- The Washington Times - Sunday, March 26, 2006

Rising fares, pricey fillups take a toll

Spring is here. Want to hit the road?

It’s going to cost you. Gasoline prices have jumped by 15 cents a gallon over the past two weeks in many parts of the country.

Jetting out of town? Fares are rising. Low-cost airlines Southwest and JetBlue, among others, have announced ticket-price increases on several routes.

Going Greyhound? The big bus company has nudged some prices north.

The price of traveling is steadily rising. And the main culprit is oil.

“It’s all about the fuel,” said Marilee McInnis, a Southwest spokeswoman.

Crude-oil futures on the New York Mercantile Exchange ended last week at $64.26 a barrel, up 2.4 percent for the week. A barrel of oil costs about 10 percent more than it did a year ago, and triple what it cost in 2001. Every $1 increase in the price of a barrel of oil translates into a 2.5-cent increase per gallon of gas at the pump, according to AAA of Northern California.

U.S. pump prices have risen 15 cents over the past two weeks to an average $2.50 a gallon, Trilby Lundberg said yesterday, citing her biweekly survey of 7,000 filling stations nationwide.

Travelers, said AAA spokesman Sean Comey, are paying 30 cents more for a gallon of gas than they did at this time last year.

The higher costs come as the travel industry continues to rebound after it nearly ground to a halt following the September 11, 2001, terrorist attacks. With passenger traffic increasing, the airline industry was starting to show signs of life when the price of oil skyrocketed last year.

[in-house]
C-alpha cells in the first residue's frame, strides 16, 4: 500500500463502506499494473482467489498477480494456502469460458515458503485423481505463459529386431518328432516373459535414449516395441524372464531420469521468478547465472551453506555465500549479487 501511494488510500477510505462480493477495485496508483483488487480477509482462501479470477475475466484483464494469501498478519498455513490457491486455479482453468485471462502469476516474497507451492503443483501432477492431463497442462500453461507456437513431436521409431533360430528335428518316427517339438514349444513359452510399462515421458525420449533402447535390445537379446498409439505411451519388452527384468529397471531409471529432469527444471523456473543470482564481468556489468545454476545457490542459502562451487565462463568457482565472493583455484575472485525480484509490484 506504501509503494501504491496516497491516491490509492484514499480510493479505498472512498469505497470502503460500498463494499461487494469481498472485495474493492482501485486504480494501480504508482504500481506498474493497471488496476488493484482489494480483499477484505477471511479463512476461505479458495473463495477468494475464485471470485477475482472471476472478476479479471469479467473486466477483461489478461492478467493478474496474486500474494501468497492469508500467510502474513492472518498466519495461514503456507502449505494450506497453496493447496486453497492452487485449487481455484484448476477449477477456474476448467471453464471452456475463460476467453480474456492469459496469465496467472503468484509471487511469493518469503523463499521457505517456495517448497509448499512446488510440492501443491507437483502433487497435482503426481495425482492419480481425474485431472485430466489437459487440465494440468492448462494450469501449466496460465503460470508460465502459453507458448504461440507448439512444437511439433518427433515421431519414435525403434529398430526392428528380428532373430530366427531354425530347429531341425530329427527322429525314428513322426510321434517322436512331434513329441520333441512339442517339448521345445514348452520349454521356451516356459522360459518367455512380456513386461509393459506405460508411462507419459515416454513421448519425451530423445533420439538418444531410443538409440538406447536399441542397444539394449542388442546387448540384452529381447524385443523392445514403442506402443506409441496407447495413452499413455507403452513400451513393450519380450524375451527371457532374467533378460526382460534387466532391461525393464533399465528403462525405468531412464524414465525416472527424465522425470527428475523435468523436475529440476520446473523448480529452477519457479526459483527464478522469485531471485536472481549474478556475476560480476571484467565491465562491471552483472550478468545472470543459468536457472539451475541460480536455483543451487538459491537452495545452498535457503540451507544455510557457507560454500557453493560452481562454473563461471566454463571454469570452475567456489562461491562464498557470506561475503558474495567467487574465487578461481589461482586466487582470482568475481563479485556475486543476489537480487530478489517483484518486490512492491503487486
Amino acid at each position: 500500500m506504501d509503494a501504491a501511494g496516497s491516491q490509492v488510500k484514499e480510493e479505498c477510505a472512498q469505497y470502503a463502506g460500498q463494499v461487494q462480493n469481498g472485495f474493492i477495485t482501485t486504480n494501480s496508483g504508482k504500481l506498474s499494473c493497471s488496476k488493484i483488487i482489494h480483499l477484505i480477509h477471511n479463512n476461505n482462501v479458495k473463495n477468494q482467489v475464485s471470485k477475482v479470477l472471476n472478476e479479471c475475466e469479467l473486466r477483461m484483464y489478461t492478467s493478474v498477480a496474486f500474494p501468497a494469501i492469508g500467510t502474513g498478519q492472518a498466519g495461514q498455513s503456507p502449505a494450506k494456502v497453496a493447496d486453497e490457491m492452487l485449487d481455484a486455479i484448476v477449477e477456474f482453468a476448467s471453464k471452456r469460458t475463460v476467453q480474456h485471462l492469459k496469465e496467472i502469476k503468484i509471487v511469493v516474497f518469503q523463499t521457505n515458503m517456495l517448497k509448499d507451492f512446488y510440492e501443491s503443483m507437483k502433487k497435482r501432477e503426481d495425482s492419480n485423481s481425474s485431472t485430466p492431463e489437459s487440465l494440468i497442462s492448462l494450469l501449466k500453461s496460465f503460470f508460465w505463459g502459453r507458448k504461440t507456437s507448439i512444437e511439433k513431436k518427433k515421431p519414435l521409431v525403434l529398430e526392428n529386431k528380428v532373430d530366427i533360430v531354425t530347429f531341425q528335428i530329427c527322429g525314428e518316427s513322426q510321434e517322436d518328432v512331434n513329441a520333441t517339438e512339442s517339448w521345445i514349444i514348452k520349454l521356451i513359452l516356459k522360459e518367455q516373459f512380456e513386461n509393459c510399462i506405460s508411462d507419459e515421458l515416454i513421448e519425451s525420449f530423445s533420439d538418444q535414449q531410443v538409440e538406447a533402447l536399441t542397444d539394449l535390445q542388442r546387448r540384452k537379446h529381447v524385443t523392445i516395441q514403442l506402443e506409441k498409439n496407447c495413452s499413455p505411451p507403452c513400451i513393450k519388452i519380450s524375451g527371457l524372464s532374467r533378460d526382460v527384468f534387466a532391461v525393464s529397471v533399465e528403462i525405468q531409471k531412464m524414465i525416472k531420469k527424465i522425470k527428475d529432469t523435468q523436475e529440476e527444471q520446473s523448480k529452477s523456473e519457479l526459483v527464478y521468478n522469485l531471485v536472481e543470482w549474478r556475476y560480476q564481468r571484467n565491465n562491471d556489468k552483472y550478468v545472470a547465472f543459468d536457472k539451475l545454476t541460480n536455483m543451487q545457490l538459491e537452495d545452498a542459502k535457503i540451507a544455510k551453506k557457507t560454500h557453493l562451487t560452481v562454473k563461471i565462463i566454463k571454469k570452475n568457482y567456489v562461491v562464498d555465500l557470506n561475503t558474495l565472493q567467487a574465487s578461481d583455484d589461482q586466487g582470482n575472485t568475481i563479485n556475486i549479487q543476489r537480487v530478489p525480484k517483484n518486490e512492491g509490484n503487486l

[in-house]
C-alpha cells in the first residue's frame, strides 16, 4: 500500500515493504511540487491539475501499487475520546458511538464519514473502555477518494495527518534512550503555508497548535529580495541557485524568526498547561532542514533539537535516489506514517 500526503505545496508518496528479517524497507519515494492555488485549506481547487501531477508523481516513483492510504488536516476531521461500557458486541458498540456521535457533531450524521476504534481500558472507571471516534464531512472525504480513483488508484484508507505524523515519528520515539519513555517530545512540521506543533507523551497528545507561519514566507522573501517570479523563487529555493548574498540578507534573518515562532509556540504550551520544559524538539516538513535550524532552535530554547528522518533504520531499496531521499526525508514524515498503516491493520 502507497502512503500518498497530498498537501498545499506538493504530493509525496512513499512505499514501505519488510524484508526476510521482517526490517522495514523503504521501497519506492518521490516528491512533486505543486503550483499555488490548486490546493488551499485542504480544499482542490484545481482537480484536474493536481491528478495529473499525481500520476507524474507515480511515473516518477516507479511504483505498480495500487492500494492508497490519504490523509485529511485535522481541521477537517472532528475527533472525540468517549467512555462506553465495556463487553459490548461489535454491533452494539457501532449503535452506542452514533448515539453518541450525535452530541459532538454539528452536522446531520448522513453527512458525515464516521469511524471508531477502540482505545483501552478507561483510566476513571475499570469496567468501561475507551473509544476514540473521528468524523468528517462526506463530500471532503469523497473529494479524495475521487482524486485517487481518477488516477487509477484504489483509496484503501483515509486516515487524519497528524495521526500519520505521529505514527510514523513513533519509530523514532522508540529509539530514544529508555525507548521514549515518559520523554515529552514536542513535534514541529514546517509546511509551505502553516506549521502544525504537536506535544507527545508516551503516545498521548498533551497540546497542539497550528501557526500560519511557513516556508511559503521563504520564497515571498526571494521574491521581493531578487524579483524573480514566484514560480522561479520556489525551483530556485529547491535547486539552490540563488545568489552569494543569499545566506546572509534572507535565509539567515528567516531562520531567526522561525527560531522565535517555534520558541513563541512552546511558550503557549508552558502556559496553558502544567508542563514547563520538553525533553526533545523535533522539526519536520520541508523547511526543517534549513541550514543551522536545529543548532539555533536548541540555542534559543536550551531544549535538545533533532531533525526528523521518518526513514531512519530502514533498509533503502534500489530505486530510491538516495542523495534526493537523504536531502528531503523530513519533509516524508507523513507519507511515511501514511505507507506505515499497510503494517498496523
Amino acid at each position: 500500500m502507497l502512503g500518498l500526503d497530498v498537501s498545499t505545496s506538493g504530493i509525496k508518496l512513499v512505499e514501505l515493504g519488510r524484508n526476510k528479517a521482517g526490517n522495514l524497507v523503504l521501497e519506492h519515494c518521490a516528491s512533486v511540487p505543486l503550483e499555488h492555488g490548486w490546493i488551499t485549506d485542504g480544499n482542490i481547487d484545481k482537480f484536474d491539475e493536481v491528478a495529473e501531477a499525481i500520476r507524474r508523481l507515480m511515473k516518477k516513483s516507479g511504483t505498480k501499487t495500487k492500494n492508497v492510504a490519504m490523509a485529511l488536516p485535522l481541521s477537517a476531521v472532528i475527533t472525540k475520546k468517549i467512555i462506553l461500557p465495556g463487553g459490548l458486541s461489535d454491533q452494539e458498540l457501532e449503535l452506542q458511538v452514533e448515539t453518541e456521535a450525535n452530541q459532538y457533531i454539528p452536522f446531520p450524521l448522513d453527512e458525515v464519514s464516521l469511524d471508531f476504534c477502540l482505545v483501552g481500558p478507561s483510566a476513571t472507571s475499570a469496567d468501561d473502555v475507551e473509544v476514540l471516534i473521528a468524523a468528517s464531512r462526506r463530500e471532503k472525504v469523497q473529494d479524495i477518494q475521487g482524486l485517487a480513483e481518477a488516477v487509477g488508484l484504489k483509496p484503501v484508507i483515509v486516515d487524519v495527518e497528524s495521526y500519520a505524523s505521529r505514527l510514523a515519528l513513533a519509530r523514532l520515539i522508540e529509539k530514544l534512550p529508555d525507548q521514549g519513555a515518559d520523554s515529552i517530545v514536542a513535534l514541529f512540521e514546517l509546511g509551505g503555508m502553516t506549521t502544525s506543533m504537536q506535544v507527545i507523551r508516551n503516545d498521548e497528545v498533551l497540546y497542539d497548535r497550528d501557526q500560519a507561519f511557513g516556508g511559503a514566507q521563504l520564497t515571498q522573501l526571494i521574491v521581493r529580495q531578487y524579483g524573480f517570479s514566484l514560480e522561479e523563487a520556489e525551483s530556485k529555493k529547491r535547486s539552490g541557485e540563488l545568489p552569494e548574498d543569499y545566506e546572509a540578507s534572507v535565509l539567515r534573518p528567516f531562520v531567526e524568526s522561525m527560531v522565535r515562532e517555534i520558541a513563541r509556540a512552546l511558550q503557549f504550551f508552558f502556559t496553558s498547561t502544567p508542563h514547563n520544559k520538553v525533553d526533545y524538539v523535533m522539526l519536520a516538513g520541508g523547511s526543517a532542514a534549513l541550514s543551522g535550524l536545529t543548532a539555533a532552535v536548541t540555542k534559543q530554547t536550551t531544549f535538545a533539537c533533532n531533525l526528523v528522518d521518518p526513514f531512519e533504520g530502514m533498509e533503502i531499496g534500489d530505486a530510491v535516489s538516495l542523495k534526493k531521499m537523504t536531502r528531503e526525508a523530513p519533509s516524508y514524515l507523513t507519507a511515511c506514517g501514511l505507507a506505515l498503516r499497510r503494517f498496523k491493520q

In 2000, the airlines recorded a $2.5 billion net profit. Between 2001 and 2004, the industry posted $32.3 billion in cumulative net losses, said John Heimlich, vice president and chief economist of the Air Transport Association in Washington.

Airfares have been creeping up the last few months, but prices are still at least 10 percent below year 2000 levels, he said. In 2001, from January to February, on average, customers paid $149.40 to fly 1,000 miles. In 2006, they paid $125.30.

“The industry is not yet profitable, and there is pressure to be profitable,” he said. “You can do that by increasing revenues or cutting costs. One is price, and the other is volume.”

Volume is up. The industry’s load factor — the percentage of seats filled with paying passengers — is up to about 80 percent.

“The economy is so strong, and the airplanes are full, so that gives the industry some leeway to raise prices,” said Mike Boyd, an airline analyst with the Boyd Group in Evergreen, Colo. He expects fares to rise another 4 percent or 5 percent this year, but not enough to scare consumers away.

“I wouldn’t look for travel to drop,” he said.

Still, Southwest Airlines said it estimates its fuel costs will jump $600 million this year after contracts that locked in prices expire. A few weeks ago, the Dallas airline raised prices $2 to $10 on certain flights, affecting about 7 percent of its passengers. Other airlines soon followed suit, but industry officials downplayed the moves.

“Before people panic, we’re talking about an increase of $10 to $15 a ticket,” said Allen Kay, a spokesman for the Travel Industry Association of America. “We’re not talking about an enormous increase.”

Mr. Kay said he expects higher prices in other segments of the travel industry as well.

Greyhound Lines raised some fares over the past few months in response to rising gas prices, said Anna Folmnsbee, a company spokeswoman.

“The amount varied, depending on trip length, origin and destination and a number of other factors,” she said. “Sometimes it’s as little as 50 cents.”

Despite rising costs, Mr. Kay doesn’t think Americans will curb their appetite for travel.

“They might not go as far, stay out as long or eat out as much, but they still want to go,”Mr. Kay said.

• Distributed by Scripps Howard

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